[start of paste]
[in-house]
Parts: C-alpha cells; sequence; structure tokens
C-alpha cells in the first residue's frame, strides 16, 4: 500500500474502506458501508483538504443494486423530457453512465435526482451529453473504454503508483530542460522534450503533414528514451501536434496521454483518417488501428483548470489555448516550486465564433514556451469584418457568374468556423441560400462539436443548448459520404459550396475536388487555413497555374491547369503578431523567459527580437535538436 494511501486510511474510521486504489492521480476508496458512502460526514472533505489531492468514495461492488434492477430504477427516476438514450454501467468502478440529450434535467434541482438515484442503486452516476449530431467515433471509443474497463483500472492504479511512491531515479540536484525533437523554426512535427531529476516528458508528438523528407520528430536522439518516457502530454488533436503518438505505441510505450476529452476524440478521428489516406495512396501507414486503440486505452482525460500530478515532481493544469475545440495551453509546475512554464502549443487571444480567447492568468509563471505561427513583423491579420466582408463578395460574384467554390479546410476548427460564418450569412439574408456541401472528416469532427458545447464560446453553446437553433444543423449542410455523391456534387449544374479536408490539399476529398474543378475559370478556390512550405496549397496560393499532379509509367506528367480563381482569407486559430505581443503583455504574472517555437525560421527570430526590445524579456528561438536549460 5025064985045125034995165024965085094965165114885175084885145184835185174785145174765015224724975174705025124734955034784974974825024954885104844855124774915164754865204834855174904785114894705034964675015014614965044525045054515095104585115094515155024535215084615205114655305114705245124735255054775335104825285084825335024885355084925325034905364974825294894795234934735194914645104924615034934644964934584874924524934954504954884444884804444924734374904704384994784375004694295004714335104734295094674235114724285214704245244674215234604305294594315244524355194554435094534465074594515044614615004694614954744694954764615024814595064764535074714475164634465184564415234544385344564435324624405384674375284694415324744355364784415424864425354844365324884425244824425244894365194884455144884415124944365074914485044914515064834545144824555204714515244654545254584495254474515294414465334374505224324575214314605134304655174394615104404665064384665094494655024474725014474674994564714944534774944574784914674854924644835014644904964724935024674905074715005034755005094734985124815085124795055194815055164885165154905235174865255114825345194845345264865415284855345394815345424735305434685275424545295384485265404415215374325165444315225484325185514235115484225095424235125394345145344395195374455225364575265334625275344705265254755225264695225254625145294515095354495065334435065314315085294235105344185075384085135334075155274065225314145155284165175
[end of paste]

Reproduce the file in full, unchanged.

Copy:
[in-house]
Parts: C-alpha cells; sequence; structure tokens
C-alpha cells in the first residue's frame, strides 16, 4: 500500500474502506458501508483538504443494486423530457453512465435526482451529453473504454503508483530542460522534450503533414528514451501536434496521454483518417488501428483548470489555448516550486465564433514556451469584418457568374468556423441560400462539436443548448459520404459550396475536388487555413497555374491547369503578431523567459527580437535538436 494511501486510511474510521486504489492521480476508496458512502460526514472533505489531492468514495461492488434492477430504477427516476438514450454501467468502478440529450434535467434541482438515484442503486452516476449530431467515433471509443474497463483500472492504479511512491531515479540536484525533437523554426512535427531529476516528458508528438523528407520528430536522439518516457502530454488533436503518438505505441510505450476529452476524440478521428489516406495512396501507414486503440486505452482525460500530478515532481493544469475545440495551453509546475512554464502549443487571444480567447492568468509563471505561427513583423491579420466582408463578395460574384467554390479546410476548427460564418450569412439574408456541401472528416469532427458545447464560446453553446437553433444543423449542410455523391456534387449544374479536408490539399476529398474543378475559370478556390512550405496549397496560393499532379509509367506528367480563381482569407486559430505581443503583455504574472517555437525560421527570430526590445524579456528561438536549460 5025064985045125034995165024965085094965165114885175084885145184835185174785145174765015224724975174705025124734955034784974974825024954885104844855124774915164754865204834855174904785114894705034964675015014614965044525045054515095104585115094515155024535215084615205114655305114705245124735255054775335104825285084825335024885355084925325034905364974825294894795234934735194914645104924615034934644964934584874924524934954504954884444884804444924734374904704384994784375004694295004714335104734295094674235114724285214704245244674215234604305294594315244524355194554435094534465074594515044614615004694614954744694954764615024814595064764535074714475164634465184564415234544385344564435324624405384674375284694415324744355364784415424864425354844365324884425244824425244894365194884455144884415124944365074914485044914515064834545144824555204714515244654545254584495254474515294414465334374505224324575214314605134304655174394615104404665064384665094494655024474725014474674994564714944534774944574784914674854924644835014644904964724935024674905074715005034755005094734985124815085124795055194815055164885165154905235174865255114825345194845345264865415284855345394815345424735305434685275424545295384485265404415215374325165444315225484325185514235115484225095424235125394345145344395195374455225364575265334625275344705265254755225264695225254625145294515095354495065334435065314315085294235105344185075384085135334075155274065225314145155284165175